Women’s Erasure in Patriotic Songs by Caroline Kline

Kline, CarolineA couple of weeks ago, I attended my first grader’s school Patriotic Program. At home he had been singing snatches of “Fifty Nifty United States,” “Proud To Be an American,” and “America the Beautiful” for the last few weeks, so I was not surprised by the selection of songs. What did surprise me, when I actually sat down and listened to several verses of these songs, was the extent of the God language present in them (I thought public schools would avoid that a bit more) and the fact that many of these songs featured verses that were overtly androcentric.

Take “Proud to be an American.” The chorus is: “And I’m proud to be an American,/where at least I know I’m free./And I won’t forget the men who died,/who gave that right to me./And I gladly stand up,/next to you and defend her still today./‘ Cause there ain’t no doubt I love this land,/God bless the USA.”

Everyone knows that both men and women died in the Revolutionary War, as colonists fought to free their land from British rule. It would have been pretty easy for the teachers to make the lyrics more gender inclusive and change it to, “And I won’t forget the ones who died.”  At the same time, since I’m not a big fan of using female pronouns to refer to objects, it wouldn’t have hurt to get rid of that “her” pronoun, referring to the land, I assume, and use “it” instead.

“America the Beautiful” also stabbed at my heart a bit when I heard these six and seven year olds sing these lines: “America! America!/ God shed his grace on thee/ And crown thy good with brotherhood/ From sea to shining sea!”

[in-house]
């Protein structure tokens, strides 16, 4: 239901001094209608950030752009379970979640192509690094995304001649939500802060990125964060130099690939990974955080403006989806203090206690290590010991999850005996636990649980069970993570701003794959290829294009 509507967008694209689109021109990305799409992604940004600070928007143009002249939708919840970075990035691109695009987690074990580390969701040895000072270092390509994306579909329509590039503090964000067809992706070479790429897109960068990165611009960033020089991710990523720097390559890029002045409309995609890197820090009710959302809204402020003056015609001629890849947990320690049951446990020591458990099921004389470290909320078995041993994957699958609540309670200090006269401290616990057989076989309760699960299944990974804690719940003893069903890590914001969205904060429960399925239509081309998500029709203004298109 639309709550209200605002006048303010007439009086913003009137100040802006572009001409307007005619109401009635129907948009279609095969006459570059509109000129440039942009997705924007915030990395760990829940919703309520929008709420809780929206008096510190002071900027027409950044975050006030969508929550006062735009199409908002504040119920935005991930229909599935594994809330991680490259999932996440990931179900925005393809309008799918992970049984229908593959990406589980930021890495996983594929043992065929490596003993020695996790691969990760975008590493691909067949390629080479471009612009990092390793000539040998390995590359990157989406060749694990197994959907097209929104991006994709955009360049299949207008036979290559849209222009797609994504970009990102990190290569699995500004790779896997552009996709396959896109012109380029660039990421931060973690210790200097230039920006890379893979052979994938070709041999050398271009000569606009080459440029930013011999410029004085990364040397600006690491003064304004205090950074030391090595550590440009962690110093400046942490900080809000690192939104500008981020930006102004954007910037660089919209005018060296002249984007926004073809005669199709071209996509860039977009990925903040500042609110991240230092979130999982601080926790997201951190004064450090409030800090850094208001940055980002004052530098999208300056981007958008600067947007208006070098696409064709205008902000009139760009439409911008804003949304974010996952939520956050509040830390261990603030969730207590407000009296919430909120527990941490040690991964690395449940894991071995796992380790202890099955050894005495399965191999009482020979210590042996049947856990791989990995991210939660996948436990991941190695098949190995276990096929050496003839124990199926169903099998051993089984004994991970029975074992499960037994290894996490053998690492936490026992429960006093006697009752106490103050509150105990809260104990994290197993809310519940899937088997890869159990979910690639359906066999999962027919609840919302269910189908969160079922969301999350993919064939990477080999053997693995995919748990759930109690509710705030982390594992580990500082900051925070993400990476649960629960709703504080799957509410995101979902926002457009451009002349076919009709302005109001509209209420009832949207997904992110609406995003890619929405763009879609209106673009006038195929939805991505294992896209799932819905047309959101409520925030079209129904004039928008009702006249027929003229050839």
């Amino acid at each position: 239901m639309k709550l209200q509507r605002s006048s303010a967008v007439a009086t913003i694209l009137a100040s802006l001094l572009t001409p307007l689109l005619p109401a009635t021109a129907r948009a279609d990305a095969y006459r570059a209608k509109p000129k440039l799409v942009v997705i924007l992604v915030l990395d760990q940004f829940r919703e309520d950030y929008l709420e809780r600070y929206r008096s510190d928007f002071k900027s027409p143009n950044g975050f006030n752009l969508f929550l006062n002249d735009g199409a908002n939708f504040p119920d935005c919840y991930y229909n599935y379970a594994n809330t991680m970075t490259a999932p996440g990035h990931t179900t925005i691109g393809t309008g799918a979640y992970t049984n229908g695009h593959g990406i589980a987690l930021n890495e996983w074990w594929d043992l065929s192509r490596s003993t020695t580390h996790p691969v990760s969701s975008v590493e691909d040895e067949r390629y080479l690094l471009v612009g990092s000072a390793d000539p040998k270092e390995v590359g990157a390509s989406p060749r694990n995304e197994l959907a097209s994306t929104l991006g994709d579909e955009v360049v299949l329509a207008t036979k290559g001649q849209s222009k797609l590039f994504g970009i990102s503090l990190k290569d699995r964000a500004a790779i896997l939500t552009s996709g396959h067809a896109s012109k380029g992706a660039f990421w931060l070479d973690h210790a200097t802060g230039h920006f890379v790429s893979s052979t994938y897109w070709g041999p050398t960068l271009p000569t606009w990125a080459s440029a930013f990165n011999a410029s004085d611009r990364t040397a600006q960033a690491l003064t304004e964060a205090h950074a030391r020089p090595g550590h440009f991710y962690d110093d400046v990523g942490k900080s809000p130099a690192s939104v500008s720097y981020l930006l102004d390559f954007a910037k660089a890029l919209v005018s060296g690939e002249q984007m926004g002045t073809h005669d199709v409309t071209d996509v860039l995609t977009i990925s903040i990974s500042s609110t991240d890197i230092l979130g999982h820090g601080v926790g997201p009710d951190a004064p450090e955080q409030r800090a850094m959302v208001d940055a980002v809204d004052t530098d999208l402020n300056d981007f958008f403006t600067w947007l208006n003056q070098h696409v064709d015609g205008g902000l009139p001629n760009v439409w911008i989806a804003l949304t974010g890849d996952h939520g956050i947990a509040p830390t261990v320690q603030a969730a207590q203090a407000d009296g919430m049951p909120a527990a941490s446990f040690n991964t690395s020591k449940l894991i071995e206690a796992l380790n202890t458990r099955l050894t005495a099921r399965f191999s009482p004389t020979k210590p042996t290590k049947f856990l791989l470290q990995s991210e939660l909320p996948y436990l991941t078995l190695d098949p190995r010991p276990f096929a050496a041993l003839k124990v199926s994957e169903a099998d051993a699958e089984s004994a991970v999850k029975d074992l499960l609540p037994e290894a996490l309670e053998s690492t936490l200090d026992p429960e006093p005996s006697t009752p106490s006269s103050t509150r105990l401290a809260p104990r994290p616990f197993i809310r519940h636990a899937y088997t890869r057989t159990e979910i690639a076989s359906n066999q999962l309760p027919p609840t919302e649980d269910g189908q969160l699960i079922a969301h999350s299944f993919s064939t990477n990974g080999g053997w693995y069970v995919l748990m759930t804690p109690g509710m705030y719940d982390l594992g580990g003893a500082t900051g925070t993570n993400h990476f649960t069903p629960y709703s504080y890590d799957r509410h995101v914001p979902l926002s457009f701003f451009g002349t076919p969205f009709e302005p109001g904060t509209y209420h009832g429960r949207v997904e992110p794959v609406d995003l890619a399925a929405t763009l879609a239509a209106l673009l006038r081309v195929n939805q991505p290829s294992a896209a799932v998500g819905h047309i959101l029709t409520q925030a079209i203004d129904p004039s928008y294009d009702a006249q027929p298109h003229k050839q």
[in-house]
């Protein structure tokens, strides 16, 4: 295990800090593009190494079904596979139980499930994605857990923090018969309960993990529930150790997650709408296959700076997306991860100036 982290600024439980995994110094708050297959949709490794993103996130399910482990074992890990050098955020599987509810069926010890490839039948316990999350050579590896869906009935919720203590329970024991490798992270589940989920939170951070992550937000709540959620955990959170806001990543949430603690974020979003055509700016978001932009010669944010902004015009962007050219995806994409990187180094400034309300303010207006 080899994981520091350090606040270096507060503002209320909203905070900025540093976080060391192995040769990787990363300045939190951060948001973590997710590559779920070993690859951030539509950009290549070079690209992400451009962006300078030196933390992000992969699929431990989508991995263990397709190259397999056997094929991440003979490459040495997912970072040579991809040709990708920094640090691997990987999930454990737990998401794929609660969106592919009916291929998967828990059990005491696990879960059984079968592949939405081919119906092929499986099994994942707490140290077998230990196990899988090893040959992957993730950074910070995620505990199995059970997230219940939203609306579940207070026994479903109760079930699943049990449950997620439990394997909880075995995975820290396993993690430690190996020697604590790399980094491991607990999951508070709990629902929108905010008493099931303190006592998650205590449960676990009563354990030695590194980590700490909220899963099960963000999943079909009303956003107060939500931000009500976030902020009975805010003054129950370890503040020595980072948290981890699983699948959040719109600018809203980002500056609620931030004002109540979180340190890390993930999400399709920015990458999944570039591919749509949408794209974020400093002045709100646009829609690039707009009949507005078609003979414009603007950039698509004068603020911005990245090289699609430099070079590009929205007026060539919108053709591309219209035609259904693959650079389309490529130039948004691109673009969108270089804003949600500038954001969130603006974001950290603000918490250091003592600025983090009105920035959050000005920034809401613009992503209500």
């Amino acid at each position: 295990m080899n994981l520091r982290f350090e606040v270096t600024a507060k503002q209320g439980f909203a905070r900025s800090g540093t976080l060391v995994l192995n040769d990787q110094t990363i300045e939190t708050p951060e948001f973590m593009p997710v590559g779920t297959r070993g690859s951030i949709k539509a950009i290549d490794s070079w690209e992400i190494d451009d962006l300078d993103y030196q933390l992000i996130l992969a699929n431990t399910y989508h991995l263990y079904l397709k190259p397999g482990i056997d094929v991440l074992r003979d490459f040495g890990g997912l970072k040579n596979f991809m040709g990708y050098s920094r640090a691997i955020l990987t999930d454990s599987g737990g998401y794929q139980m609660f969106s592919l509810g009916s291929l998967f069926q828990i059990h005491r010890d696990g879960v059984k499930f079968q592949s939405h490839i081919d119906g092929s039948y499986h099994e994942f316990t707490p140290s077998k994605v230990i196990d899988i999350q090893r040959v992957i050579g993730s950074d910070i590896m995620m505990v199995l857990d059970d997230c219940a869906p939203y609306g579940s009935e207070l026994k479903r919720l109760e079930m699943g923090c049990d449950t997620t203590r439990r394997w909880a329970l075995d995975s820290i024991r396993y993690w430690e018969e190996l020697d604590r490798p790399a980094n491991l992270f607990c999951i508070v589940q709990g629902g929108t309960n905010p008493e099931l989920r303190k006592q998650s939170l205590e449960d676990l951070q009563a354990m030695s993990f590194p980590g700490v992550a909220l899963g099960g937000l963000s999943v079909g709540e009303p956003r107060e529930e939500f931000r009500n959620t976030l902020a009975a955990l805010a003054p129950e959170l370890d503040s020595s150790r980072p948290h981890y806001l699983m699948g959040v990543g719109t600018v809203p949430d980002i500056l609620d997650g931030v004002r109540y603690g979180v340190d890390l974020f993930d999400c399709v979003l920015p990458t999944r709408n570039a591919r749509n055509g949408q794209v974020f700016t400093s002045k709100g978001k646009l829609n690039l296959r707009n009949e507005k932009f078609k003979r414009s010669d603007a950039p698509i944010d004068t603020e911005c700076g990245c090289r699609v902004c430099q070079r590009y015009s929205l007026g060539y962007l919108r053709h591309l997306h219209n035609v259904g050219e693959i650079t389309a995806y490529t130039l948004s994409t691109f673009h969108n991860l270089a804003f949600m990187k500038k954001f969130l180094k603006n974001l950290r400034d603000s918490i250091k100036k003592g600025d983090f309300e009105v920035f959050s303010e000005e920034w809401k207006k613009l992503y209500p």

I realize that “America the Beautiful” was written in the nineteenth century when the conventions of English favored androcentric language. However, I’m a big believer in using inclusive God language, so having the male pronoun “his” referring to God still stung a little. I have  been bending over backwards to teach my children that God is the combined unit of Heavenly Mother and Heavenly Father, a Mormon understanding that does not get a lot of airtime at church or in society at large. If I had been the teacher in charge, I would have changed that line to “God shed God’s grace on thee.”

I also winced when I heard “brotherhood” sung, with no accompanying mention of sisterhood.  I remember being at an interfaith prayer breakfast several years ago. We were all singing “America the Beautiful,” but I repeatedly sang “sisterhood” in place of “brotherhood.”  A woman near me, a stranger, heard me, smiled at me, and started to sing “sisterhood” as well. In that smile I saw a like-minded woman who understood the importance of not erasing women in our nation’s songs and memories.

I’m an inveterate lyrics changer. Almost every Sunday when I go to church, I’m confronted by hymns that routinely erase women. I refuse to take part in my own erasure, so I add the women back in or change it to inclusive language. I probably annoy those around me, or make them think I’m stranger than they already think I am, but this is an important principle for me. Language matters. In our grammar and word choices, we communicate values and we hold up or erase certain humans.

The next time my son has a program at school, I’m going to pay a bit more attention to what he’s singing, have a discussion with him about inclusive word choices, and maybe even kindly ask the teacher if it would be possible to alter some language. If nothing else, it certainly would not hurt to communicate to teachers that parents are concerned about gender inclusivity, and it might spur them to find creative ways to ensure that women are not erased in poems, songs, and language in general.